Last night at dinner, I overheard a man say that the high price of gas was forcing him to start charging for his once free in-home repair estimates. Since I was eavesdropping, it didn’t seem appropriate to tell him that I thought he was making a huge mistake. I would never pay someone to give me a repair estimate—would you? Even if there are only a fraction of us who wouldn’t pay for an estimate, I am guessing that he can’t afford to lose that fraction of business. Don’t get me wrong, I understand where he is coming from; we are all trying to think of ways to better our situation. It just made me realize that there are a lot of financial situations where you are darned-if-you-do and darned-if-you-don’t.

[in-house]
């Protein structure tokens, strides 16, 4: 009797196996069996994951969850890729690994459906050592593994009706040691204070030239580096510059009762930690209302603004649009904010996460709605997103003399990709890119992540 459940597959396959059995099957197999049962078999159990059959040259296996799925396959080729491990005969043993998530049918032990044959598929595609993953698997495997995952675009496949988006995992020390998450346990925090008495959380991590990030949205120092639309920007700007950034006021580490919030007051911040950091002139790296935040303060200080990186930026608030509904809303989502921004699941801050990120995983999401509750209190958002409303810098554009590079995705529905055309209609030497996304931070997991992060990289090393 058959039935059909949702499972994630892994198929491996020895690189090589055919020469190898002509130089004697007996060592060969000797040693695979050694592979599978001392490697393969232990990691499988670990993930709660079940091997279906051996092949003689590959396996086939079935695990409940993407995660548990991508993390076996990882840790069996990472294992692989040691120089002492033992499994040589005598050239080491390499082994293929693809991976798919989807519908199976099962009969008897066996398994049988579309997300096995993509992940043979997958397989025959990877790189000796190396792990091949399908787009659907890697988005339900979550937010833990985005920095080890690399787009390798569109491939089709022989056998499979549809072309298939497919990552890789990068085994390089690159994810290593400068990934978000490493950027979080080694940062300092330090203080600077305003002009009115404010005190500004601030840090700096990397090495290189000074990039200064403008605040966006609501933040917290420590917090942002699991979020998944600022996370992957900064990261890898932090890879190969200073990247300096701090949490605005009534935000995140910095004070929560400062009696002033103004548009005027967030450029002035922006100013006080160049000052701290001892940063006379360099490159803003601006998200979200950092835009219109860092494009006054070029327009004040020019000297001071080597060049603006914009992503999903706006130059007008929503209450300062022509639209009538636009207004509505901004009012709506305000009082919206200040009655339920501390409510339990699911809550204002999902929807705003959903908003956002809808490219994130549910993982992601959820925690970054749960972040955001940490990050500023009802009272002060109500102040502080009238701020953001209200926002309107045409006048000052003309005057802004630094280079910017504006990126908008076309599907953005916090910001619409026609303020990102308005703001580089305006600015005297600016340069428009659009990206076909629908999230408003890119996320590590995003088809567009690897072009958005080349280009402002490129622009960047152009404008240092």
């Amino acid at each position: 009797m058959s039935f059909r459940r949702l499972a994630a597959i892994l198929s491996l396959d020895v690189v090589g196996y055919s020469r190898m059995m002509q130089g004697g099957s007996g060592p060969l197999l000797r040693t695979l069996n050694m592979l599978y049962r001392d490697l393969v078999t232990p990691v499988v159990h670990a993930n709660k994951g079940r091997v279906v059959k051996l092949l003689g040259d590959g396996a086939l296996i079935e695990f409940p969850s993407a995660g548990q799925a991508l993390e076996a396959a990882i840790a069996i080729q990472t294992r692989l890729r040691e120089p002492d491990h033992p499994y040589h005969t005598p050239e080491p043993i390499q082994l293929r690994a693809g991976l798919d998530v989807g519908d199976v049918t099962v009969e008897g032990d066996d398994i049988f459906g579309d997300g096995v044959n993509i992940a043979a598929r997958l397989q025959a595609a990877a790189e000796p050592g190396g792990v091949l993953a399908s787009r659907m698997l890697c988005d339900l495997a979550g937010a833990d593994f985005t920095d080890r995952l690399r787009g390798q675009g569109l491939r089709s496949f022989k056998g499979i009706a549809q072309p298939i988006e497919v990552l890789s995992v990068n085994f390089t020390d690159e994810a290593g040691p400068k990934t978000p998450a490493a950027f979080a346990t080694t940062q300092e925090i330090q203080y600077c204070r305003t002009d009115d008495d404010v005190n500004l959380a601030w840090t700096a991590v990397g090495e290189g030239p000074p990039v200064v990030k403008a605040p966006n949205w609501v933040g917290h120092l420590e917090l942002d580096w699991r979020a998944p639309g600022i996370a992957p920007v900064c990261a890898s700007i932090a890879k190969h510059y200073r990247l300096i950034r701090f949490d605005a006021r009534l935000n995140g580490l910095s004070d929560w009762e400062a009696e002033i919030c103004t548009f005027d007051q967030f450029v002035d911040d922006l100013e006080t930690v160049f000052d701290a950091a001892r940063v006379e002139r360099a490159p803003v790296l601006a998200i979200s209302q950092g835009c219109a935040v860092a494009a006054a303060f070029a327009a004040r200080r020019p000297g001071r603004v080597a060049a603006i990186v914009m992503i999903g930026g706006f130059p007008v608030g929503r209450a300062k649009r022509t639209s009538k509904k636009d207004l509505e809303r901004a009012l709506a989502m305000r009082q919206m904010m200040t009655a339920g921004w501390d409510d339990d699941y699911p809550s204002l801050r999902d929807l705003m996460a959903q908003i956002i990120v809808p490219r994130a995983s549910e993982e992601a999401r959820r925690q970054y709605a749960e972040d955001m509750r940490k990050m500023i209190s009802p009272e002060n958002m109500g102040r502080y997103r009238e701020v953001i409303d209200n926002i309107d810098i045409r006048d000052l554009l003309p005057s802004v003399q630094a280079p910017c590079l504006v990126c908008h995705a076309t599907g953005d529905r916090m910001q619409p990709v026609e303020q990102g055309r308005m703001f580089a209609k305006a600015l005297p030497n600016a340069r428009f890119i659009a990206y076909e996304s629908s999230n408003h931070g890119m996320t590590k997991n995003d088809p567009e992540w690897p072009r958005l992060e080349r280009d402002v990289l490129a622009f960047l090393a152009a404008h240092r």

Here are a few financial catch 22s
that come to mind.
- Being asked by a grown child to cosign a loan so that he can move out of your basement.
- Needing credit to prove that you are creditworthy enough to qualify for credit.
- Not being able to afford insurance.
- Cashing your long-term savings to solve a short-term need.
- Needing a car to get to work and work to afford a car.
- Being upside down on a house that you can’t afford to live in.
- Spending money in the hopes of making money.
If you have an example of a financial conundrum, please share it through the comments section. The folks at the AARP would also like to hear about your dilemma. In fact, AARP magazine editors are seeking readers with knotty financial situations willing to serve as subjects for upcoming money columns